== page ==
Now you've got a script, which is fantastic, but you need to then ask what you want to do. It sounds more like you're aiming to be a director/writer, as opposed to a cinematographer. This being the case, you should look for other people your age, 2 or 3 maybe, who are also interested and pool resources. See if your school has some kind of AV club, or even who has a simple camcorder. Forget all the big budget gizmos and toys for now. Focus, instead, simply on telling a story through images and edits and framing. For that you don't necessarily need a dolly or the like. Hell, when I did one of my first "films," I had a VHS Cam-corder and 2 buds and some BDUs from an Army Surplus store. We filmed and did an in-camera edit, for a Highschool, I think, project, and then later on figured out we could plug in a keyboard to a VCR and "dub over" music... live!
From working with nothing, learn how to solve problems you run into, and if you have specific ones we can all help here, of course.

$300 isn't really anything. You'll spend that much just feeding people on sets... and getting coffee and bottles of water after a day or so. I would spend to the time you do have now, saving up money, reworking the script as needed, looking for people who are willing and able to help out in future (crew/cast/locations) and wait until you're honestly ready to shoot the film to shoot it. Don't rush into things, you've plenty of time.
Till then, read up on books and watch films. Deconstruct how they are shot. How the wide shots go into the close ups and the inserts (google and wikipedia and ask here questions you have). Then try to look at lighting and composition not just in films, but in still photographs and paintings. I also recommend looking at light in any environment, when you see something interesting, lighting wise. Look at it. Figure out what it is that makes it look that way, and save it for later.

As for making a living in the industry. Sure, you can. It isn't easy, and not everyone who tries makes it. But I can guarantee you that if you don't try you won't make it. Also, always learn from whatever mistakes happen. We all make them; more often than I think we'd like to admit.

If there's anything I can do for you, too, don't hesitate to ask! This is quite the helpful forum, so welcome! Hope over to this thread: http://www.cinematog...showtopic=52264 and get reading ;)... Also, I'd like to add the book "Shot By Shot." by, Katz, I think. Good book, quite useful.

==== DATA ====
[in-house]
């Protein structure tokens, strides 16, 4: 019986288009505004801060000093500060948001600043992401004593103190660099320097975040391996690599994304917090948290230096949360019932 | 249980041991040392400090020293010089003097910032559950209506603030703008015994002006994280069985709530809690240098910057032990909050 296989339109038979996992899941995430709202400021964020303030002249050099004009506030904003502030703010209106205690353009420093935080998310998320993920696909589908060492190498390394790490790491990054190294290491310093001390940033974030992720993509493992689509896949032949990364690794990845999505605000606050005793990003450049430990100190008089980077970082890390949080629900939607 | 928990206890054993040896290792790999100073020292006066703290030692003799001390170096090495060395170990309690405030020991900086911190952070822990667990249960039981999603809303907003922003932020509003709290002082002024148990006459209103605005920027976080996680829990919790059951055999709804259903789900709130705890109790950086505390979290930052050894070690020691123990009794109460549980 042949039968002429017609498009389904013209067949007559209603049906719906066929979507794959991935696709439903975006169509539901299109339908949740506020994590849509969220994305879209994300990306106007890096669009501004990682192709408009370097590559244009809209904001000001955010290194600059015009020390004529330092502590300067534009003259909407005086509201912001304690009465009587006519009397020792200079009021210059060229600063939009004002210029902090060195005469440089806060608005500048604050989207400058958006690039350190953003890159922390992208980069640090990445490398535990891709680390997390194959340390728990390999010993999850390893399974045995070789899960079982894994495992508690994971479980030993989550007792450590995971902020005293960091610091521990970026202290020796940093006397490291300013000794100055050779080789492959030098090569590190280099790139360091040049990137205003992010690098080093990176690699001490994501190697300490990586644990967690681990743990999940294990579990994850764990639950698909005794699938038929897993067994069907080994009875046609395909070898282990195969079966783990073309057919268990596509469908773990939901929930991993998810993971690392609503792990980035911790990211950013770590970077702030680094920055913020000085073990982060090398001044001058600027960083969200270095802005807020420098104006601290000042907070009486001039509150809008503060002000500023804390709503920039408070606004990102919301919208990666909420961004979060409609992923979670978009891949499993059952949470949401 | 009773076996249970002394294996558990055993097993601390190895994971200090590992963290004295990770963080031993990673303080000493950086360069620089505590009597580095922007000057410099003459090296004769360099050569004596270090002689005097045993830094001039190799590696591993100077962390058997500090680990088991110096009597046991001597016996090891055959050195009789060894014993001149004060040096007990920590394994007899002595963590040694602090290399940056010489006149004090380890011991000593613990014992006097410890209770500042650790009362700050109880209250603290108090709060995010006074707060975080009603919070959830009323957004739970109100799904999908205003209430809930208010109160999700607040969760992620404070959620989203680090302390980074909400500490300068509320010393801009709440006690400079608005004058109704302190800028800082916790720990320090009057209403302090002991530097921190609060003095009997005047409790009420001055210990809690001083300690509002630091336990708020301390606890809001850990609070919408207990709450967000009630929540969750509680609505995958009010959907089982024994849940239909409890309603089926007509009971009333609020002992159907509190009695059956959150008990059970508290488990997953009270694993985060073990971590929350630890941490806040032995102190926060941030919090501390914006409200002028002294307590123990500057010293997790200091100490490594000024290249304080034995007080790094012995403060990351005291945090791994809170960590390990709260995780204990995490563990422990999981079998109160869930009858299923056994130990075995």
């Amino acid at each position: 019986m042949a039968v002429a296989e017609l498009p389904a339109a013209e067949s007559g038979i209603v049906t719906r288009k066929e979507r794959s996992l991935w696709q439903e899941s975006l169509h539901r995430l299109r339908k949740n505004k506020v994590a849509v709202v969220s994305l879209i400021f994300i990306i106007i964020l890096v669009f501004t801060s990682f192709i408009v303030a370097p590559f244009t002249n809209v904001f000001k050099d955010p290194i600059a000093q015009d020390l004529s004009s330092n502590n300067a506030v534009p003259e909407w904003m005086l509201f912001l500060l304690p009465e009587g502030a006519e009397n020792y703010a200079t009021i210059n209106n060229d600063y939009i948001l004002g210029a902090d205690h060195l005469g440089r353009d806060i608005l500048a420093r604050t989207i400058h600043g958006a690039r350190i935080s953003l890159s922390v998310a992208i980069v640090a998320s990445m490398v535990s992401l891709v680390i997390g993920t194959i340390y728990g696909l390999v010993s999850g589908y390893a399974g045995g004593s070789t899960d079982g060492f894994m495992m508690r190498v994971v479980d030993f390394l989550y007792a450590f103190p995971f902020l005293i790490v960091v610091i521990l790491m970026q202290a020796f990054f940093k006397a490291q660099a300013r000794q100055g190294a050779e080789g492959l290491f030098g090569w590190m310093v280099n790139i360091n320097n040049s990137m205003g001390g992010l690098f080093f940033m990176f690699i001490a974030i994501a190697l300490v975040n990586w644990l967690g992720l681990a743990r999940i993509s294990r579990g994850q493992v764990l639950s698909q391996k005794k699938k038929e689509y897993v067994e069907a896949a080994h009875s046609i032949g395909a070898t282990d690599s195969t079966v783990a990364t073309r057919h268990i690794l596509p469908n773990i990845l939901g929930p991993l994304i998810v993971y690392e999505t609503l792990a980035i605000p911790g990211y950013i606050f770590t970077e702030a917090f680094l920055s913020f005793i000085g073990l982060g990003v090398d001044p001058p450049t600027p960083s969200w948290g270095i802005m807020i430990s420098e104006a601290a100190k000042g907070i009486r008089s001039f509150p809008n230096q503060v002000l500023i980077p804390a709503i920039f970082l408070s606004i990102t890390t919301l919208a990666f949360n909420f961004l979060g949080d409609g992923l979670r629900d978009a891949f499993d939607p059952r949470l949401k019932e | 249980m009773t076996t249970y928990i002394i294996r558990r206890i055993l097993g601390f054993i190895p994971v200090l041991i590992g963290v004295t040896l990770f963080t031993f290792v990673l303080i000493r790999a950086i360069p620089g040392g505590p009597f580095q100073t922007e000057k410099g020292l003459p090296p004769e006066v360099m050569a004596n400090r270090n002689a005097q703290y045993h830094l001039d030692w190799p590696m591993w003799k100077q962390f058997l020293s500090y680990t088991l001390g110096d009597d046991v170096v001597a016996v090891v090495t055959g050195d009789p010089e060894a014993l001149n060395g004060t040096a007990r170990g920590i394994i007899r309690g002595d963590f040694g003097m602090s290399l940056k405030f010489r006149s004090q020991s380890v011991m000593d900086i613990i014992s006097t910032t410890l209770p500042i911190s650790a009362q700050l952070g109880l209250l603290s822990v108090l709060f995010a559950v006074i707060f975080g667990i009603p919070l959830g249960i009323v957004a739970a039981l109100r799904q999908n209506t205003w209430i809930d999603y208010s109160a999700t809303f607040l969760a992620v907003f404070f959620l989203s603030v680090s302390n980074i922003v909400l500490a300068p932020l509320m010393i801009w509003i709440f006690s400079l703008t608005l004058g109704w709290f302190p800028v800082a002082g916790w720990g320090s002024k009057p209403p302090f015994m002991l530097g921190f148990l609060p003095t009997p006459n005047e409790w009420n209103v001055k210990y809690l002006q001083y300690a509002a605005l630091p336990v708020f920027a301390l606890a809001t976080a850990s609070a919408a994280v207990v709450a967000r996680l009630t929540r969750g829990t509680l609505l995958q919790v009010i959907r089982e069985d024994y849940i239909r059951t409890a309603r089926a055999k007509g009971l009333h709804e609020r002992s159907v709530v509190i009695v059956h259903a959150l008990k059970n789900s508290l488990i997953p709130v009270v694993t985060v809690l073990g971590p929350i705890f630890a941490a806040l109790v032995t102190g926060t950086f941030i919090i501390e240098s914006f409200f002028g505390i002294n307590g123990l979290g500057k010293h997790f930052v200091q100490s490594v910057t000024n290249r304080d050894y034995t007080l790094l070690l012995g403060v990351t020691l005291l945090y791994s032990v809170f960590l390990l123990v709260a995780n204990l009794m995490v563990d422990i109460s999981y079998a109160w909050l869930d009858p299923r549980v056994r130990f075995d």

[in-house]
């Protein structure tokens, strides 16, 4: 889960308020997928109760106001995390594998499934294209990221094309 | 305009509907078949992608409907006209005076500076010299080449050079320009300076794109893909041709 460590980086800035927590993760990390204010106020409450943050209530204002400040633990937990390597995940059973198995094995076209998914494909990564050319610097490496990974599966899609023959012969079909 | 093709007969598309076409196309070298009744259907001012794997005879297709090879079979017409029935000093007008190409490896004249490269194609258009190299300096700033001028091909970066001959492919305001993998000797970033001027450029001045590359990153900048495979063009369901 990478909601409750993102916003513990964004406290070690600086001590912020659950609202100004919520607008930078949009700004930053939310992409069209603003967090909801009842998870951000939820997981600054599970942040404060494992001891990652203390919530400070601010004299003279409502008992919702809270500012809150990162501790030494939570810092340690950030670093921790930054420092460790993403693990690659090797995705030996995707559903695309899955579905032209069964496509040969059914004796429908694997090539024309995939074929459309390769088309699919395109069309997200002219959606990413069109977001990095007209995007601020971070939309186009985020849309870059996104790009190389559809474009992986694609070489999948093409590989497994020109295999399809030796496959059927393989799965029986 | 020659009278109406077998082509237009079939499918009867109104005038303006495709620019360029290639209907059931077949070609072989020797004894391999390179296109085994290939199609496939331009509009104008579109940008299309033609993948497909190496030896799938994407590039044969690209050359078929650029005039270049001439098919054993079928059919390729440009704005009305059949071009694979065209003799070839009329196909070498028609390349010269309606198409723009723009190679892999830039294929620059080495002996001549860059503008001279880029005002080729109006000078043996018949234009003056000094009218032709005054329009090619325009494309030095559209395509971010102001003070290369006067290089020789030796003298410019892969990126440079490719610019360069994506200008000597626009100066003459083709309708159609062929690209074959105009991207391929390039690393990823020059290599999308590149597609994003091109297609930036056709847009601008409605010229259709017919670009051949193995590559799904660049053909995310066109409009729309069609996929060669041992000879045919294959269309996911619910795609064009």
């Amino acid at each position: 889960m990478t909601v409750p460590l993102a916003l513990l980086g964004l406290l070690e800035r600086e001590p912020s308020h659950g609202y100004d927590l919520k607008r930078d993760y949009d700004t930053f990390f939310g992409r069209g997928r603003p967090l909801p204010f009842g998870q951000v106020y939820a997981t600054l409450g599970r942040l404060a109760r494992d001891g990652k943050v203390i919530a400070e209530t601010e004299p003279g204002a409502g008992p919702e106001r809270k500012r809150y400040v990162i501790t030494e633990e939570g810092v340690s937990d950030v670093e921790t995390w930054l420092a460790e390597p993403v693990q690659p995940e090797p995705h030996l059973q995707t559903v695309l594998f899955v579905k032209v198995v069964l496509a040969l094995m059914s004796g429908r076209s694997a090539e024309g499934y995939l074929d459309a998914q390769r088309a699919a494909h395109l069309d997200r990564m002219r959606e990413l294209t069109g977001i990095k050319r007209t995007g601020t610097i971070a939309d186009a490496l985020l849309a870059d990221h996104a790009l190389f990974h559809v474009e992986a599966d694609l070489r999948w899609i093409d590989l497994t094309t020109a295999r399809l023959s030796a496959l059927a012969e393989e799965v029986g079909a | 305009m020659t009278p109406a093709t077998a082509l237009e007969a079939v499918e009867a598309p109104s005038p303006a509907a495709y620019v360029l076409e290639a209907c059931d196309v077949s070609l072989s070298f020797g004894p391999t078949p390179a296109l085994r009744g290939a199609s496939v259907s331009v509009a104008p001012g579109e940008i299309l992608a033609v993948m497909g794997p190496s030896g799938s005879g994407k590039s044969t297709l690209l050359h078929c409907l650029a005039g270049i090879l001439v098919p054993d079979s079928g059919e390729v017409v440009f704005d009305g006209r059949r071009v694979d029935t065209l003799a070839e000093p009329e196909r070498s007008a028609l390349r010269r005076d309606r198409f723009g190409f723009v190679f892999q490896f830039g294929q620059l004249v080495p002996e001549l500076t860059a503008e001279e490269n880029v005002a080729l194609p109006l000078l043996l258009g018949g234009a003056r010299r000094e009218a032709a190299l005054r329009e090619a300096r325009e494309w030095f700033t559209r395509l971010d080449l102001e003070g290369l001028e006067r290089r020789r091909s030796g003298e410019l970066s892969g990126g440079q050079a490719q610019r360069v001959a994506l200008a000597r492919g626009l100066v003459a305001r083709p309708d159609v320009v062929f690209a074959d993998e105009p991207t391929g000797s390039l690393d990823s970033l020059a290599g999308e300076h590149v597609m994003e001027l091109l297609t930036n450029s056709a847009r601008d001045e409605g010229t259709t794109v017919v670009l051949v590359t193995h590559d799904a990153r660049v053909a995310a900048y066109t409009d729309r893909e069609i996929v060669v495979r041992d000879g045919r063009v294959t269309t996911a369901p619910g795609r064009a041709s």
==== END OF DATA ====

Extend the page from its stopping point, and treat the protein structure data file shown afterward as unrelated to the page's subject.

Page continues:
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#4 David Mullen ASC

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Posted 07 August 2011 - 02:59 PM

Breaking down a film into shots can seem daunting but just tackle it in small chunks and you'll get through it. It's an act of imagination first, just like the writing, you can have to try and see the movie in your head in terms of shots, cutting rhythm, pacing, mood, etc. It doesn't have to be nailed down to the tiniest degree, you just need to know the broad strokes.

Whenever I'm stuck as to how to cover a scene, I try to see it as either a subjective or an objective experience -- i.e. am I in the head of the main character and are details revealed as the main character sees them, or am I observing the character, documenting his actions, his behavior, etc.?

Obviously most filmmaking is a mix of the two approaches, but it's a good starting point. You can first mentally try the subjective approach, ala Hitchcock -- shoot the character's face, and shoot his POV, and intercut the two -- POV and reaction, over and over again. That's one approach.

Another approach, more objective, would sort of Kubrickian -- create and establish a space and let the character move around it, observed at some remove emotionally by the camera.